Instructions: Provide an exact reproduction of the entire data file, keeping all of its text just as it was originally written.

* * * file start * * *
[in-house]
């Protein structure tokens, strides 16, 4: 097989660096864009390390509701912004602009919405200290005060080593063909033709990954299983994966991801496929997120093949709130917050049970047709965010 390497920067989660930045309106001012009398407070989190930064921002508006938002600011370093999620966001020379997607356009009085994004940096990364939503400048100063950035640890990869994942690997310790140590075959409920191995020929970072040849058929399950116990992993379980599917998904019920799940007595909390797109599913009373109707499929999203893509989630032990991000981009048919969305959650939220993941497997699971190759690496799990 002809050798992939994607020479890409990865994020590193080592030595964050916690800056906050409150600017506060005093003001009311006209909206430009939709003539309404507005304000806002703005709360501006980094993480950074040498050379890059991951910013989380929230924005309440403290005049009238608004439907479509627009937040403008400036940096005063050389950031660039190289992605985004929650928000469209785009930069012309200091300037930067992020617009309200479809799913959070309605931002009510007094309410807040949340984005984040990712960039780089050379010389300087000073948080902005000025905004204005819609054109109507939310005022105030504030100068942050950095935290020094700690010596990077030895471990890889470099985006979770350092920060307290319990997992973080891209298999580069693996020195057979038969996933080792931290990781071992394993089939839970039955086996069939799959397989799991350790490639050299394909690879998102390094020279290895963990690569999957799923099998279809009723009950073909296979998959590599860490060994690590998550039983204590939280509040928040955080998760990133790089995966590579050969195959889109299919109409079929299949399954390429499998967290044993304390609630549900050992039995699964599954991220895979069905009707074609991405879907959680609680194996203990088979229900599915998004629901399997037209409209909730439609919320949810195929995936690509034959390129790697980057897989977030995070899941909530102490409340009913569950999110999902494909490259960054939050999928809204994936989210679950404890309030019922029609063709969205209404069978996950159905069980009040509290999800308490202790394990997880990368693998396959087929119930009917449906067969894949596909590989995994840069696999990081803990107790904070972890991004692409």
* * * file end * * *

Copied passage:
[in-house]
């Protein structure tokens, strides 16, 4: 097989660096864009390390509701912004602009919405200290005060080593063909033709990954299983994966991801496929997120093949709130917050049970047709965010 390497920067989660930045309106001012009398407070989190930064921002508006938002600011370093999620966001020379997607356009009085994004940096990364939503400048100063950035640890990869994942690997310790140590075959409920191995020929970072040849058929399950116990992993379980599917998904019920799940007595909390797109599913009373109707499929999203893509989630032990991000981009048919969305959650939220993941497997699971190759690496799990 002809050798992939994607020479890409990865994020590193080592030595964050916690800056906050409150600017506060005093003001009311006209909206430009939709003539309404507005304000806002703005709360501006980094993480950074040498050379890059991951910013989380929230924005309440403290005049009238608004439907479509627009937040403008400036940096005063050389950031660039190289992605985004929650928000469209785009930069012309200091300037930067992020617009309200479809799913959070309605931002009510007094309410807040949340984005984040990712960039780089050379010389300087000073948080902005000025905004204005819609054109109507939310005022105030504030100068942050950095935290020094700690010596990077030895471990890889470099985006979770350092920060307290319990997992973080891209298999580069693996020195057979038969996933080792931290990781071992394993089939839970039955086996069939799959397989799991350790490639050299394909690879998102390094020279290895963990690569999957799923099998279809009723009950073909296979998959590599860490060994690590998550039983204590939280509040928040955080998760990133790089995966590579050969195959889109299919109409079929299949399954390429499998967290044993304390609630549900050992039995699964599954991220895979069905009707074609991405879907959680609680194996203990088979229900599915998004629901399997037209409209909730439609919320949810195929995936690509034959390129790697980057897989977030995070899941909530102490409340009913569950999110999902494909490259960054939050999928809204994936989210679950404890309030019922029609063709969205209404069978996950159905069980009040509290999800308490202790394990997880990368693998396959087929119930009917449906067969894949596909590989995994840069696999990081803990107790904070972890991004692409």